Bill to reduce underage drinking passes 1st Knesset reading

January 5, 2011 19:12
1 minute read.


Dear Reader,
As you can imagine, more people are reading The Jerusalem Post than ever before. Nevertheless, traditional business models are no longer sustainable and high-quality publications, like ours, are being forced to look for new ways to keep going. Unlike many other news organizations, we have not put up a paywall. We want to keep our journalism open and accessible and be able to keep providing you with news and analyses from the frontlines of Israel, the Middle East and the Jewish World.

As one of our loyal readers, we ask you to be our partner.

For $5 a month you will receive access to the following:

  • A user uxperience almost completely free of ads
  • Access to our Premium Section and our monthly magazine to learn Hebrew, Ivrit
  • Content from the award-winning Jerusalem Repor
  • A brand new ePaper featuring the daily newspaper as it appears in print in Israel

Help us grow and continue telling Israel’s story to the world.

Thank you,

Ronit Hasin-Hochman, CEO, Jerusalem Post Group
Yaakov Katz, Editor-in-Chief

UPGRADE YOUR JPOST EXPERIENCE FOR 5$ PER MONTH Show me later Don't show it again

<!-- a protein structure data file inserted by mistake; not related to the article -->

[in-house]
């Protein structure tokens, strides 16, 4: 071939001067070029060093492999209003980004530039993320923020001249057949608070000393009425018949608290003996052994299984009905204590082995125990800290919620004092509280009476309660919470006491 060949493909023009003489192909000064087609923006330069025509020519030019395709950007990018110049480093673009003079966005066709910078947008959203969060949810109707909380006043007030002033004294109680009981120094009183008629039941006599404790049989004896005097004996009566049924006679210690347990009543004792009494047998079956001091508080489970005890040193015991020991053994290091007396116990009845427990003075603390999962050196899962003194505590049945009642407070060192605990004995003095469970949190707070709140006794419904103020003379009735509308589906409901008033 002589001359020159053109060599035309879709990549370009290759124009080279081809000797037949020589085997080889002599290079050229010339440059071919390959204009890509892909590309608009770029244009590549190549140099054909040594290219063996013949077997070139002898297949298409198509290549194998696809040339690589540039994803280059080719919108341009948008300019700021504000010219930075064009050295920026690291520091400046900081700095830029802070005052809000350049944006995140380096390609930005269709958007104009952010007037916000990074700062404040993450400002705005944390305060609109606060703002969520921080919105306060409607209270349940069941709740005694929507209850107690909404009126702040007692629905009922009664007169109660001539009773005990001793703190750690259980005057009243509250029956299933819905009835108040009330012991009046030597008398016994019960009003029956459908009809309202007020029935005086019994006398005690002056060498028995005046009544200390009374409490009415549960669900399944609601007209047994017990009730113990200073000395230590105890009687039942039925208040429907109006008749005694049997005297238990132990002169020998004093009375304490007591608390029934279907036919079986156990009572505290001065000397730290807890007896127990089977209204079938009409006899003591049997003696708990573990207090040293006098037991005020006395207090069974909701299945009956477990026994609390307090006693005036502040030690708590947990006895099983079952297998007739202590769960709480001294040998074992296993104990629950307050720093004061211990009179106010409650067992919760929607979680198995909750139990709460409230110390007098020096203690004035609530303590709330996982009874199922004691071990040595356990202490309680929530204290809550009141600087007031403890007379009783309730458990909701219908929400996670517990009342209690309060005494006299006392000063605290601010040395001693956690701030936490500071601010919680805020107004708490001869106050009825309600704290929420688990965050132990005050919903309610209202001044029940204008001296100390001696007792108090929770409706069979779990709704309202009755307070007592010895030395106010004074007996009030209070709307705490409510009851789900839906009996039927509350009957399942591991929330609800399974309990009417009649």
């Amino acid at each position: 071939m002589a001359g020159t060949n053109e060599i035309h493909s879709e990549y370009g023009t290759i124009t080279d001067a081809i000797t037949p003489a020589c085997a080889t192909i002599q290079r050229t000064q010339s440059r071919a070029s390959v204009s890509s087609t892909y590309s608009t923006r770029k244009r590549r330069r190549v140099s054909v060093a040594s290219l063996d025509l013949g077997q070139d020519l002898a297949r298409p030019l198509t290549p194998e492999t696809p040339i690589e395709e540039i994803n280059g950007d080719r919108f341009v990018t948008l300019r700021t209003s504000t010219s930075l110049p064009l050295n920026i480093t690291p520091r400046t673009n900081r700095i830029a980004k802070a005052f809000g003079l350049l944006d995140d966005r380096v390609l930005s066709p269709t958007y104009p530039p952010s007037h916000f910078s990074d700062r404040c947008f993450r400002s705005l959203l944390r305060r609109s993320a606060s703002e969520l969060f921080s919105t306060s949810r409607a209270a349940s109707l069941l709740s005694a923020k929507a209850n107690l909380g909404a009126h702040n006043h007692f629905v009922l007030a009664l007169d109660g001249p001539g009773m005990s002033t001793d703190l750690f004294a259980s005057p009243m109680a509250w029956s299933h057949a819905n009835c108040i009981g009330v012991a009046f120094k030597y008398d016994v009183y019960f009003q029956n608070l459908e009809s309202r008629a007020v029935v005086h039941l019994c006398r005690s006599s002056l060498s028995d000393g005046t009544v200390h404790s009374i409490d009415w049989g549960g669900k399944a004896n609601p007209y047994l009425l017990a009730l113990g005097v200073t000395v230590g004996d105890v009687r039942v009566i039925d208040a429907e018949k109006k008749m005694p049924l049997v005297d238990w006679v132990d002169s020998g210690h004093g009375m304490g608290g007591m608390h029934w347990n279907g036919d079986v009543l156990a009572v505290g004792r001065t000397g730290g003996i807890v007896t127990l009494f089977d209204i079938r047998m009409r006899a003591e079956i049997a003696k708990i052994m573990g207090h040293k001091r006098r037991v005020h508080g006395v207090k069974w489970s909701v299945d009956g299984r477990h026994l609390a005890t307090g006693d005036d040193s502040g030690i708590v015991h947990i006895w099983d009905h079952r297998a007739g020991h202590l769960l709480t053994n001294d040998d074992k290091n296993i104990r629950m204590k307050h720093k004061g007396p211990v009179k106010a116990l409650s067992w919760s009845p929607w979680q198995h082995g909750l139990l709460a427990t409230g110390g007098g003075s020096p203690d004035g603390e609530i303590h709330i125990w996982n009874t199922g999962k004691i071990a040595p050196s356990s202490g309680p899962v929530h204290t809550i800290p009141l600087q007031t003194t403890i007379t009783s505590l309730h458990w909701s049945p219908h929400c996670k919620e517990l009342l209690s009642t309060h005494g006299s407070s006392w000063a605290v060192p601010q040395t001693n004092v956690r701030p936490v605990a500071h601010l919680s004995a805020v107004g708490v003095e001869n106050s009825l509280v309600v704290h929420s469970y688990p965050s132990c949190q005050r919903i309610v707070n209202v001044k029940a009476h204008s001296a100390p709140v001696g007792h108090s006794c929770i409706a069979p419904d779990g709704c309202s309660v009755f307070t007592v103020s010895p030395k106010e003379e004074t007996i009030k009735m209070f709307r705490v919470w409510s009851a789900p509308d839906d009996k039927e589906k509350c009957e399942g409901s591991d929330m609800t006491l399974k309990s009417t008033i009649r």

A bill that attempts to reduce underage drinking by restricting the use of celebrities to advertise alcohol passed its preliminary reading Wednesday, in spite of adamant protest by alcohol-related interest groups.

The bill, sponsored by MK Danny Danon (Likud) and co-sponsored by a number of other MKs, would mandate that advertisements for alcoholic products include only the name of the beverage, its symbol and its marketing name, as well as the name of the producer, their commercial symbols, the image of the product and places where it can be purchased.

Celebrities under the age of 40 would be prohibited from presenting the products for marketing purposes, as would be people wearing uniforms, athletic gear or bathing suits. The bill was based upon current restrictions placed upon cigarette advertisements. Also similar to cigarettes, Danon’s bill would require that advertisements include a warning label, as well on bottles of alcoholic beverages themselves, warning of the dangers involved in consuming such beverages.

“11-year-old children drinking vodka on New Year’s Eve is a direct result of crooked marketing attempts that portray alcohol consumption as a recipe for the good life,” said Danon. “If only the alcohol companies would value things other than their income, but unfortunately the legislators must get involved to place boundaries and to warn consumers of the dangers to their health.”

Although the bill passed Wednesday, it has powerful adversaries in the Ministry of Industry, Trade and Commerce, which is trying to exclude from the law local boutique wineries and breweries.

Related Content

Breaking news
July 23, 2018
Pompeo compares Iran's leaders to "mafia"